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Completely Incomprehensible (When Chinese People Speak Chinese)

from Monday, July21st of the year2008.

For reasons completely incomprehensible unto me, I purchased, for cash money, a copy of the film adaptation of The Da Winci Code. I have no idea why I did this; I read the book and it was just wretched, an assault on language and punishingly irritating. Anyway, maybe I subconsciously was aroused by the idea of Paul Bettany applying a cilice to his person. In any event, I would love to know the history in film of people speaking heavily accented English rather than just speaking whatever it is that they speak. I know this is a time-honored tradition but even as a kid, I was interested in this phenomenon. I suppose a lot of this comes from Cold War anxieties, where you need the enemy to speak a perversion of English, rather than a fluent, eloquent version of his mother tongue.

I have posted before about my perverse excitement at being able to read Osama bin Laden’s eloquent screeds; the shock was, of course, to find how “un-accented” the language was, and how smoothly it flowed and developed. It must be somehow important to maintain “accented English” as this politically charged level at which English can exist, although I wonder the extent to which it reverse-engineers xenophobia among children.

The other day, I totally saw Hancock, which was, you know, 2.5 hours of air conditioning, and in it, our Hero torments a carful of teenage Chinese thugs, who, through subtitles communicate such delights as, “You pay for new roof!” ““ The whole thing was so outrageous that I turned to N”” and B”” and delivered what I think is a good analysis of filmic accents: “When Chinese people speak Chinese they don’t sound like Chinese people; they sound like People.” Fair enough: words to live by.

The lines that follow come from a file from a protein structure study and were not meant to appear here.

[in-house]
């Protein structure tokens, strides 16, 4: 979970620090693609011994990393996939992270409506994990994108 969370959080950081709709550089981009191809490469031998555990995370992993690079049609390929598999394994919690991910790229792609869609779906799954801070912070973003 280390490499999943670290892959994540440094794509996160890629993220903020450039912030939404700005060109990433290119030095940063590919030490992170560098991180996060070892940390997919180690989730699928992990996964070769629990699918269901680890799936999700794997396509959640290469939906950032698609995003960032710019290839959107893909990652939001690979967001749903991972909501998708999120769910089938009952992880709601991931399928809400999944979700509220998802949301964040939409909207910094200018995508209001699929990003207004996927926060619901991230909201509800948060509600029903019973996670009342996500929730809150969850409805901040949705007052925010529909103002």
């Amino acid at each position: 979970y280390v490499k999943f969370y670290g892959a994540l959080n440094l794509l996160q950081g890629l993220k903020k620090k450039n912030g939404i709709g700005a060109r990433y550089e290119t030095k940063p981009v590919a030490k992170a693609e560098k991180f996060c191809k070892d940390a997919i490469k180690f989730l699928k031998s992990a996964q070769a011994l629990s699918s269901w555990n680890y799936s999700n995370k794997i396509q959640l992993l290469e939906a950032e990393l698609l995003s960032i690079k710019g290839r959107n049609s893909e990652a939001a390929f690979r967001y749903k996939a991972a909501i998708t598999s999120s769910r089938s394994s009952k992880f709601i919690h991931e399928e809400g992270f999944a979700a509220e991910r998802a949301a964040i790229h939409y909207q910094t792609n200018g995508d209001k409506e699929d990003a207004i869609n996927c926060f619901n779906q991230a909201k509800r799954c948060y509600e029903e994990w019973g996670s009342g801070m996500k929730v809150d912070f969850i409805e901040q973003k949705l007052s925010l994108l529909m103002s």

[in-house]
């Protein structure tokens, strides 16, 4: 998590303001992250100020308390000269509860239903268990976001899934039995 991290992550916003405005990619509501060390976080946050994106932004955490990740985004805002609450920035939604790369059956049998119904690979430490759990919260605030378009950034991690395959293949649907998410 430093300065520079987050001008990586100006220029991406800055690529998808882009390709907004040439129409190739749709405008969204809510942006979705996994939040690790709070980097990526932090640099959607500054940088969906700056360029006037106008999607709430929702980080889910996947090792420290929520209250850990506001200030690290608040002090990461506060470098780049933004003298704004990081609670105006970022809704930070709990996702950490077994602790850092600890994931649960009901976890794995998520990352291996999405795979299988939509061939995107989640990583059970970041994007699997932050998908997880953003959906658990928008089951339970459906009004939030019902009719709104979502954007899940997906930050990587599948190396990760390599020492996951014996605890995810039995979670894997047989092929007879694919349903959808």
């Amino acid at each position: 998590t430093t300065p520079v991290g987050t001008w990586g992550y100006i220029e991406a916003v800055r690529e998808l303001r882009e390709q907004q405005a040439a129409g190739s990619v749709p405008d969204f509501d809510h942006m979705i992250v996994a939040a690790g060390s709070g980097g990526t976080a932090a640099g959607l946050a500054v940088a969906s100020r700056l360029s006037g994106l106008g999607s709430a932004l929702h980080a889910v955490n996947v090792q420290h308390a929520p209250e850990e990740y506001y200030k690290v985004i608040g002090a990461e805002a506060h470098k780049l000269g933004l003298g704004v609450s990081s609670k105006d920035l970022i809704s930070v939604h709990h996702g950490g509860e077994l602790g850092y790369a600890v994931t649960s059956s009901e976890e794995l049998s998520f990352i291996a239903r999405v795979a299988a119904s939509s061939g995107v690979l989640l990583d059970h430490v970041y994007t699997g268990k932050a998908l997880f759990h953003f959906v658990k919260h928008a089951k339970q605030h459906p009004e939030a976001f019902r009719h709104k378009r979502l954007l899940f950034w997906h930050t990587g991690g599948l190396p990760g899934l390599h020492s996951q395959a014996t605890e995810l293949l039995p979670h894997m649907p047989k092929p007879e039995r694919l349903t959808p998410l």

Anyway, so what is even going on: Paul Bettany in this movie is some kind of homicidal albino Opus Deiid-out monk, and his accent is like, a combination of Mandý Patinkin in The Princess Bride and English people on a gap year in Spain. It is Wildly Inappropriate. Also, some of the time he seems to be speaking Latin. It’s outrageous. Doesn’t he have a nice, plummy accent he can trot out? Isn’t that the whole point of hiring him? As I write this, I am cleansing my mind with an episode of A Shot at Love with Týla Tequíla, who just shouted, “Shut your f***ing trash-hole, bitch!” which is sort of a nice interlude. I love that you can even say “Trash-hole” on TV. How times have changed.

Things I have recently consumed: Many instances of BBQ Brisket. A giant steak that was beyond delicious. A baked potato, for the first time in what I would guess is six years, with bacon bits upp inn. An enormous amount and variety of queso, including one abstractly composed one featuring a pile of beef in addition to a red tortilla chip suspended like the interior of the Louvre pyramid in an abstract puddle of surprisingly good guacamole. I totally love Tex Mex. Where do I even get it in New York that isn’t horrifying?


  • Depending on the ratio of Tex to Mex you’re after and how upscale/downmarket you fancy, there are a couple of good places. Lobo in Park Slope (other branch in Boerum Hill or Cobble Hill or whatever) is a fave.

  • I haven’t tried Cowgirl in New York but its sister restaurant in Santa Fe is pretty tasty.

  • If I remember correctly, in The Hunt for Red October when the Russians are talking to or in front of the Americans, they speak Russian or English with thick Russian accents, but when they speak to each other on the submarine, they speak totally unaccented English. I think this is because the reds were just screwing with us and could talk normal all along.